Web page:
Last weekend, my friends and I decided to go for a weekend away in the Alentejo area– half an hour
outside the historic town of Évora and less than two hours away from Lisbon. I am such a city person. I never got why many people dreamt of moving to the countryside at some point in their lives- Portugal’s countryside or any countryside anywhere, for that matter.
I just did not get it.
By time, I realized how ridiculous I was and that actually the times in my life when I felt relaxed the most, I was actually in the countryside. I would not say I would like to move there (though maybe I will change my mind about that too), but I definitely now appreciate more those little getaways to the countryside which help me rejuvenate and get back into to my Lisbon routine.
The Portuguese countryside is spectacular for its landscapes, food, and regional wine.
Given how relatively small Portugal is, it does not take more than an hour and half from Lisbon to find yourself in the Alentejo region.
Everything about our getaway was the opposite of our daily routines in Lisbon:
The countryside in Portugal offers “comfort food” as it should be. The portions are, at least, double what we normally get in Lisbon, for the same value – if not sometimes less. Recipes are made differently in the countryside. They are based on locally sourced meat, stews, and dishes made with regional cheeses. I had the steak which you cook yourself on a piece of stone, typical of the area, and we shared a platter of roasted cheese queijo assado which was to die for.
What was really amazing about every single time I went to the countryside in Portugal is the accessibility of local produce. It is not unusual to find a restaurant which offers wine from a small vineyard next door or to find that supermarkets are full (not only with Alentejo products, but with products from this particular area in the Alentejo).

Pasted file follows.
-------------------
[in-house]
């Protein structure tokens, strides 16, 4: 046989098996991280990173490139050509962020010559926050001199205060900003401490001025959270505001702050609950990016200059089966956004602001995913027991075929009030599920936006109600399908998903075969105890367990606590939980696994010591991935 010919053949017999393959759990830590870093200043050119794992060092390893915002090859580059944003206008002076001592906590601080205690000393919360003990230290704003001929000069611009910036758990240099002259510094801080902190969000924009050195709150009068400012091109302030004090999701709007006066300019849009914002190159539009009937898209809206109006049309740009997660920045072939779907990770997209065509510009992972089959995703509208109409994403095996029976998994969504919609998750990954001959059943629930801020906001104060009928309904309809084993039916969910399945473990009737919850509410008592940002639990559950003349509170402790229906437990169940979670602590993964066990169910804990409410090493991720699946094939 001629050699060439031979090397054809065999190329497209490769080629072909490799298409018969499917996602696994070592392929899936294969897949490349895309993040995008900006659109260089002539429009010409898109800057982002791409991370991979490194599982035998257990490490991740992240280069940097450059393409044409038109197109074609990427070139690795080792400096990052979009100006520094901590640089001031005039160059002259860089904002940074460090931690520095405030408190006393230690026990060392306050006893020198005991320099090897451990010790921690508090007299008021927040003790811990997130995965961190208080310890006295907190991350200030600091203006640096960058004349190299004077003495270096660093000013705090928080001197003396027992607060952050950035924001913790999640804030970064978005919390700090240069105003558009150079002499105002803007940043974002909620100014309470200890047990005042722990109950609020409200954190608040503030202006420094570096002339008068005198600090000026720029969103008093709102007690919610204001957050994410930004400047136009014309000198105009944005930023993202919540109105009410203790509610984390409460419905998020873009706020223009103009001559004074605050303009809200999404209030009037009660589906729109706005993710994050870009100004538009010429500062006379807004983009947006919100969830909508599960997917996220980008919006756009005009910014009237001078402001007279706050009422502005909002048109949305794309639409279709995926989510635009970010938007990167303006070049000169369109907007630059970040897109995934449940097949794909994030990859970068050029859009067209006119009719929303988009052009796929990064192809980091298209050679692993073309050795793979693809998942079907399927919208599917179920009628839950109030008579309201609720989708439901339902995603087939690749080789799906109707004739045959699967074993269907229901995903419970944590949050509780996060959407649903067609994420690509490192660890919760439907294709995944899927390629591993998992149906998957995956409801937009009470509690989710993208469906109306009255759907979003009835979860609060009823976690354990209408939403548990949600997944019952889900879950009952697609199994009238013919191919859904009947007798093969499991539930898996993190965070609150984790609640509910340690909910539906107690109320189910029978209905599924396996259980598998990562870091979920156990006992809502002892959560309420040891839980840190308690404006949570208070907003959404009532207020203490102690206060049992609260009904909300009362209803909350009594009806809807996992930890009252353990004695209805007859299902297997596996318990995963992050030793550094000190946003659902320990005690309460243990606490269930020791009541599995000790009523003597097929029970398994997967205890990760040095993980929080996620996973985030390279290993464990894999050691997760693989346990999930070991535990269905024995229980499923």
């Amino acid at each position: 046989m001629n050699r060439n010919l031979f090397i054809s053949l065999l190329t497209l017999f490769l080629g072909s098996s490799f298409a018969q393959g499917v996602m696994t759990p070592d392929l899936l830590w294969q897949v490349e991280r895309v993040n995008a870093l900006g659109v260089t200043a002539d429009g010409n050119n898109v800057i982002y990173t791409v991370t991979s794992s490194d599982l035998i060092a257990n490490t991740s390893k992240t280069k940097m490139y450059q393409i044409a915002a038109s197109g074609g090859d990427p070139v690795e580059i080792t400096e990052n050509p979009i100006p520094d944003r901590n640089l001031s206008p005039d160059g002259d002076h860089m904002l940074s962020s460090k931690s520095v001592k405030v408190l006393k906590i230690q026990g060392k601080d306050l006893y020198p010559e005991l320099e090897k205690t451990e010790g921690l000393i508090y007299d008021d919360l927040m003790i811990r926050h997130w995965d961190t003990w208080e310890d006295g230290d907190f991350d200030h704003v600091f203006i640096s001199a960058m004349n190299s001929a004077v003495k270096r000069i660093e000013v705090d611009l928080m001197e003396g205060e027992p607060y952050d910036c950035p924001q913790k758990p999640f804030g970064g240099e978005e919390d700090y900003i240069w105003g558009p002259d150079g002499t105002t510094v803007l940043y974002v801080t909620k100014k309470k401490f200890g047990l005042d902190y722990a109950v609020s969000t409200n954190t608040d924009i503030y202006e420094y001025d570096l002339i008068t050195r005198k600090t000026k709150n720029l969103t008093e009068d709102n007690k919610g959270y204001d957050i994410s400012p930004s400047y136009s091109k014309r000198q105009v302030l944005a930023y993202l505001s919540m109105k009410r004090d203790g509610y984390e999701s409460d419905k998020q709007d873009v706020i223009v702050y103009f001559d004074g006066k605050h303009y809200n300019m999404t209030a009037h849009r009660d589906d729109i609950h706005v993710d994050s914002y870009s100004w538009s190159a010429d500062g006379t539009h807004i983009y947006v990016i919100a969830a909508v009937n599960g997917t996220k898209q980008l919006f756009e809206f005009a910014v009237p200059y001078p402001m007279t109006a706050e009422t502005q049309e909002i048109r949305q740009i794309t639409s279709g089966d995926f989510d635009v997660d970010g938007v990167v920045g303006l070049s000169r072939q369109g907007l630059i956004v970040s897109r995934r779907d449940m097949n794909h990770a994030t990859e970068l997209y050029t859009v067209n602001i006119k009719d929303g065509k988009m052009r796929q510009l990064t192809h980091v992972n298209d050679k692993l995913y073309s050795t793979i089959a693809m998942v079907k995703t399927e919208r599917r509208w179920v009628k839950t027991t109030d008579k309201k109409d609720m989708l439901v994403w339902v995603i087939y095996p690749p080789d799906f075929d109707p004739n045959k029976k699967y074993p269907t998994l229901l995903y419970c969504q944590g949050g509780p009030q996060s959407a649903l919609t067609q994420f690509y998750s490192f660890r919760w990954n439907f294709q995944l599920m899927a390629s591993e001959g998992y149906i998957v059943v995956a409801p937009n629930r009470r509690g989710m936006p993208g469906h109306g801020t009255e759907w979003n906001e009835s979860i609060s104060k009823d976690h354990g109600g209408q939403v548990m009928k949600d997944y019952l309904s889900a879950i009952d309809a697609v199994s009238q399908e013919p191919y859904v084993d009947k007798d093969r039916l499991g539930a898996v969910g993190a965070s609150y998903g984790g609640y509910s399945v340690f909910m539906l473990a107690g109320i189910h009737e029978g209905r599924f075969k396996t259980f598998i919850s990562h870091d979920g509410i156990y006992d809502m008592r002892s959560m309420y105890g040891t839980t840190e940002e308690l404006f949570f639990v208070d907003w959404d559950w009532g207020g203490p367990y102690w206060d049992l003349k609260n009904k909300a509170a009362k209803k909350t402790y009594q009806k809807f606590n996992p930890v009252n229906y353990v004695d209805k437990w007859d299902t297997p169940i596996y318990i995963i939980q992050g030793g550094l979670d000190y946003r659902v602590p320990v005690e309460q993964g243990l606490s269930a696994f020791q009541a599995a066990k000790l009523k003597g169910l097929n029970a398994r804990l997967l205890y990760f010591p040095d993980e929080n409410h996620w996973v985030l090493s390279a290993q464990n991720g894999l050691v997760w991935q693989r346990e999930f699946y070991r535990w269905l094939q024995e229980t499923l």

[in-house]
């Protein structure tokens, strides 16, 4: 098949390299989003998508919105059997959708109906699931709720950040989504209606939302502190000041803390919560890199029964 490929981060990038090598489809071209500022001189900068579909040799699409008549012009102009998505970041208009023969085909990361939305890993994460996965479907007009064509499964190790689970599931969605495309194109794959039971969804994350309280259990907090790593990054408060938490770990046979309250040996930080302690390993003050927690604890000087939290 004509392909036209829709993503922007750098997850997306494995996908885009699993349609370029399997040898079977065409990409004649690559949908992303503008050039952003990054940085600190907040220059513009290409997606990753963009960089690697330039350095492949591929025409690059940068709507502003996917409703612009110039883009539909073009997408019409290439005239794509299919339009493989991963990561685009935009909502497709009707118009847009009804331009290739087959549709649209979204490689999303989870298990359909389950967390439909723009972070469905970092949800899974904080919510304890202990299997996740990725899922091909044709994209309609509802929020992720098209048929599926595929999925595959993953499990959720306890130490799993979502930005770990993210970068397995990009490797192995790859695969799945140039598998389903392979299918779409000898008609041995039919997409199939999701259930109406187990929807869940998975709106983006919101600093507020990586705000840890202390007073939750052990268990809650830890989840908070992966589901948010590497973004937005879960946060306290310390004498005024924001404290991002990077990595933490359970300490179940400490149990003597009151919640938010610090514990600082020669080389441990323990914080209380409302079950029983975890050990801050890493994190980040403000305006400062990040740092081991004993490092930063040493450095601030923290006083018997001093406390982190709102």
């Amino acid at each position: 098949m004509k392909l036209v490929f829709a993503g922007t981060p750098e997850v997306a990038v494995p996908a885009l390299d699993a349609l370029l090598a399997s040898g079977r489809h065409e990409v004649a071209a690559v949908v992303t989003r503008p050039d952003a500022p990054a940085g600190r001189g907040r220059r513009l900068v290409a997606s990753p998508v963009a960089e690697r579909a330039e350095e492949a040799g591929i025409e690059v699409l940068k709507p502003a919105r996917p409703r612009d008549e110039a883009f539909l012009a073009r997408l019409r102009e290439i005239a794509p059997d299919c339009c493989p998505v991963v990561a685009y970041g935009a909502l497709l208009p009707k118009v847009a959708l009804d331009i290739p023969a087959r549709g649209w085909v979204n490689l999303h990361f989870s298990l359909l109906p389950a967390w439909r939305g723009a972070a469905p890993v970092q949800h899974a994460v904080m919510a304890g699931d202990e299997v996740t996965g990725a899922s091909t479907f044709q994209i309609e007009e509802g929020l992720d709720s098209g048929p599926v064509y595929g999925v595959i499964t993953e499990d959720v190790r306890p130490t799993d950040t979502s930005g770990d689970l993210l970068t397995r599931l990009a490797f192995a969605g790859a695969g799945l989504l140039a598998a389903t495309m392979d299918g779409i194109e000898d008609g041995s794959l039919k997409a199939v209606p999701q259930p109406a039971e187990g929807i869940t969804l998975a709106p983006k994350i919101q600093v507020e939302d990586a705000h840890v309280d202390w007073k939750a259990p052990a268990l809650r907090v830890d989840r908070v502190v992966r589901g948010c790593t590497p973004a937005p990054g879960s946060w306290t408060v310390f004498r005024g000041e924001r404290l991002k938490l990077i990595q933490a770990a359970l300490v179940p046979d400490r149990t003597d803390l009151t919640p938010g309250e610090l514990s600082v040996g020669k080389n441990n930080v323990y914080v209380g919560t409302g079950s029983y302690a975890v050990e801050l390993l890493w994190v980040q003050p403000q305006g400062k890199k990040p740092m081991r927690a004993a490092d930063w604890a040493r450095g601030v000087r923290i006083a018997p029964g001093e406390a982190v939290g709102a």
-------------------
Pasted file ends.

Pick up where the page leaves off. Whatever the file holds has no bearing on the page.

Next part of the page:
Locals, who love to chat to visitors, would usually share specific information on why choose this particular wine and not another. They are usually wines you won’t find easily in Lisbon. In Lisbon, we know of the Alentejo wine as this earthy flavored wine with fruity aromas. However, upon spending a few days in the Alentejo, we discovered a wider variety.
Everywhere the countryside is cheaper than the city. However, it remains a particular case in Portugal that it could be that cheap. I won’t say more than that we paid 17 euros each (four people) for a cute, cozy farmhouse with an amazing fireplace, and loads of free products from the owners (jam, eggs, and fruit).
We were in what is usually described in Portuguese as the “Alentejo interior,” or the interior of the
Alentejo. This is where it is a bit mountainous, green, with some of the best hiking routes in the country.
There is also the coastal side of the Alentejo with amazing, quiet beaches. The mountains are not far at
all from the beaches which makes for a 2-in-1 getaway (mountains and beaches). We also went to
Almendres Cromlech which is similar to the Stonehenge in Britain (though much older) with standing
stones which are 7,000 years old.
There is always a bigger town nearby
Once again, given the small size of Portugal, and the efficiency of the high roads, being somewhere in the middle of nowhere in the Alentejo always means that you are close enough to a town. This is not only useful practically – for supermarkets and restaurants, etc., but it always provides an opportunity to see a bit more of Portugal.
We took the day to visit the beautiful town of Évora which is surrounded by an ancient Roman wall and is considered a world heritage site by the UNESCO. There are also many ancient churches to see there with impressive, varied, architectural styles.
I am a little bit concerned that I became sold on the countryside now (given all the commitments one has in the city) but I have to say that it is nice to know that such tranquility could be found at a short distance from the hustle and bustle of Lisbon.
About the author:
Sarah Nagaty is a PhD researcher of cultural studies in Lisbon. She’s lived in Portugal for three years.
As a student of cultural studies, Sarah is drawn to what connects people from different backgrounds to new cultures and places, how they relate to their new surroundings and what kinds of activities they could engage with in their new hometowns.